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Is It The Flu Or Just Your Allergies?

11/15/2019, 6 a.m.
If you have flu symptoms and you are in a high-risk group or your symptoms are severe, see your health ...

— Flu season is just getting underway in Baltimore and experts expect it to worsen. It’s also fall allergy season— making it tougher to tell exactly what’s causing your sniffles and sneezing.

“Flu and allergy both affect the respiratory system, which makes it harder to breathe, but knowing what ails you means you know how to treat the symptoms better and whether it’s time to see the doctor,” said Dr. Shannarose Guma, an Internal Medicine provider with Saint Agnes Medical Group.

Here are some guidelines to figuring out whether you’re dealing with flu or allergies:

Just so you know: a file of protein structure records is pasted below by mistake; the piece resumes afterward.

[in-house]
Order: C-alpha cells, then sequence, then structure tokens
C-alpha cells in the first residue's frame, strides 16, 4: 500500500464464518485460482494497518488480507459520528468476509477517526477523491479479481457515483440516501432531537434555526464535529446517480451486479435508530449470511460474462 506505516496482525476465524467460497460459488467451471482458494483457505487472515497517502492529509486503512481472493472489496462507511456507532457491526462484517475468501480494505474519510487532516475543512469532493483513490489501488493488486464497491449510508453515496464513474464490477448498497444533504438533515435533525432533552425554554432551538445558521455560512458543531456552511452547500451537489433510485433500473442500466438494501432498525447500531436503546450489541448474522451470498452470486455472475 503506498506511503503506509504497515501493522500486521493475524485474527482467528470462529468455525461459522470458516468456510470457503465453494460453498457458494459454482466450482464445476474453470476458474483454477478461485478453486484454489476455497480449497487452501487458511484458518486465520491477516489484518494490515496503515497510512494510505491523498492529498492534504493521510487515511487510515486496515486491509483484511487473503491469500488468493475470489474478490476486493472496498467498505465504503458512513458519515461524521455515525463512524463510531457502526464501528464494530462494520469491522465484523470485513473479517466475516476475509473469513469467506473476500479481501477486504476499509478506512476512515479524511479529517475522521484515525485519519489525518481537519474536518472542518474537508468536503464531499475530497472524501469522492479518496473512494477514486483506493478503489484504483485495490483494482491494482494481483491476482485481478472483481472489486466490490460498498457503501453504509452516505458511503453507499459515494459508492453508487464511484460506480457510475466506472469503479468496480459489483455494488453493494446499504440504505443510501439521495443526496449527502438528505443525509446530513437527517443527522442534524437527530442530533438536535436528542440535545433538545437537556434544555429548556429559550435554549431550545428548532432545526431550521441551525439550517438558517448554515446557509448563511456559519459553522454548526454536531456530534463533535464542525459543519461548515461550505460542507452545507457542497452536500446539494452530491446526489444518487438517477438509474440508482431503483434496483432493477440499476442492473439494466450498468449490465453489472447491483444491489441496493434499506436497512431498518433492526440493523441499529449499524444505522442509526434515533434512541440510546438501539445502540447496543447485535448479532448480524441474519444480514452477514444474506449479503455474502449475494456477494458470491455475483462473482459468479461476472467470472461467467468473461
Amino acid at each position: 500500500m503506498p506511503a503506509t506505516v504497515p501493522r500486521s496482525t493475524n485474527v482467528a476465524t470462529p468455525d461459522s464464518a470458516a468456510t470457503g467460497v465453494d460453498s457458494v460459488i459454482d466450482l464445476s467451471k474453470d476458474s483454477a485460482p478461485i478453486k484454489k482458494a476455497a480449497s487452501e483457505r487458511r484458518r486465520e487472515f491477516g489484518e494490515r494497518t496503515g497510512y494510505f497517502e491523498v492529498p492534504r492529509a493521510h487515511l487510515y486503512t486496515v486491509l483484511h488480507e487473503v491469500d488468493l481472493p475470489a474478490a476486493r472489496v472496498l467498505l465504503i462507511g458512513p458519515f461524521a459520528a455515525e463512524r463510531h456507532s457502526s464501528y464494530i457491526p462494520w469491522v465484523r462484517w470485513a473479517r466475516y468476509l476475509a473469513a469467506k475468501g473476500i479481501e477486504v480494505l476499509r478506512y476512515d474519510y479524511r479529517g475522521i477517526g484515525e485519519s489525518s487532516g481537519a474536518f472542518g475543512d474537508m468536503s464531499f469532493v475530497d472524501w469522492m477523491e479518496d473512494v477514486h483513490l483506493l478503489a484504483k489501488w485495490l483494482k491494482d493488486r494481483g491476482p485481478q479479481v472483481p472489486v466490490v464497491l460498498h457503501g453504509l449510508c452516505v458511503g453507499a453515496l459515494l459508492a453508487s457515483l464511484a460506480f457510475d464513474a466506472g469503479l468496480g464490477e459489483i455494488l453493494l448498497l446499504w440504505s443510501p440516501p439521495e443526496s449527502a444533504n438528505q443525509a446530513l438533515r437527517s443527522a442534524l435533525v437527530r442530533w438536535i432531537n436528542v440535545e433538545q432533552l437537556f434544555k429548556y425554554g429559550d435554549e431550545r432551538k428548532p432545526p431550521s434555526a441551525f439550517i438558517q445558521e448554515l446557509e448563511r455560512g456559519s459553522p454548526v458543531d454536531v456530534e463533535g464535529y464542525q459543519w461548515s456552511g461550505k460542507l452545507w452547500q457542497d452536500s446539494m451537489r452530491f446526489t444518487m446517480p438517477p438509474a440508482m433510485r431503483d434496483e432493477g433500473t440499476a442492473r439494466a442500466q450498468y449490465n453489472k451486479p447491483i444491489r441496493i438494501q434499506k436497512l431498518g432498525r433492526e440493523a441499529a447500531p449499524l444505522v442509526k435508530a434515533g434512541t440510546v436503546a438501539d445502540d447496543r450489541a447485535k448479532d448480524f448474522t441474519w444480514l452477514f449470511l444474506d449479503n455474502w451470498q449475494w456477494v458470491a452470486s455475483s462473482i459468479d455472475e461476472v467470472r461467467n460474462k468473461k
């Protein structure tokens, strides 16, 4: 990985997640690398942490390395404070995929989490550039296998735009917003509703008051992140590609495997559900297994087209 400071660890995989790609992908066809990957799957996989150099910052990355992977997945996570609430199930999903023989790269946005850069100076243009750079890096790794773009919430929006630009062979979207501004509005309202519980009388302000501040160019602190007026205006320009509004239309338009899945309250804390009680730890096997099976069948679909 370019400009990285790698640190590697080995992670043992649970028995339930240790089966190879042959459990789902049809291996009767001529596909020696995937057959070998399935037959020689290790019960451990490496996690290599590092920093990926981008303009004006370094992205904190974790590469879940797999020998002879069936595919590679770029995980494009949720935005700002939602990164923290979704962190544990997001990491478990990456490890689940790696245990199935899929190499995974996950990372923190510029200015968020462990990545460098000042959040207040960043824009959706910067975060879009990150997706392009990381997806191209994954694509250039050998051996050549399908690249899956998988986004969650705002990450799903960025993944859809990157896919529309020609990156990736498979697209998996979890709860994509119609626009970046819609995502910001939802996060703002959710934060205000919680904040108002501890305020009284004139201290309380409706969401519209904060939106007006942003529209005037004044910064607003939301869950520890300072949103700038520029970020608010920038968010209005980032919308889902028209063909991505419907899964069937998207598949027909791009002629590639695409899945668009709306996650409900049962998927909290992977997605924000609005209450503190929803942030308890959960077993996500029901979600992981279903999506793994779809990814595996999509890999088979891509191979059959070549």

•Flu tends to cause fever, headache, fatigue and aches and pain – symptoms rare in allergies.

•Allergies tend to cause itchy, watery eyes; cold or flu do not.

•Seasonal allergies tend to last as long as the allergy season does, which can be up to six weeks. In contrast, flu usually takes less than two weeks to pass.

While cold and flu are caused by different viruses allergies are instead an immune response to an allergen such as pollen or pet dander. Most people who have a cold or flu can recover at home with rest, fluids and pain relievers for fever and aches. Allergy symptoms are better treated with antihistamines and decongestants.

If you have flu symptoms and you are in a high-risk group or your symptoms are severe, see your health care provider. Your provider may decide you should take antiviral drugs to help you get better faster and prevent serious complications. Children under age five, adults over age 65, pregnant women are among those considered high-risk.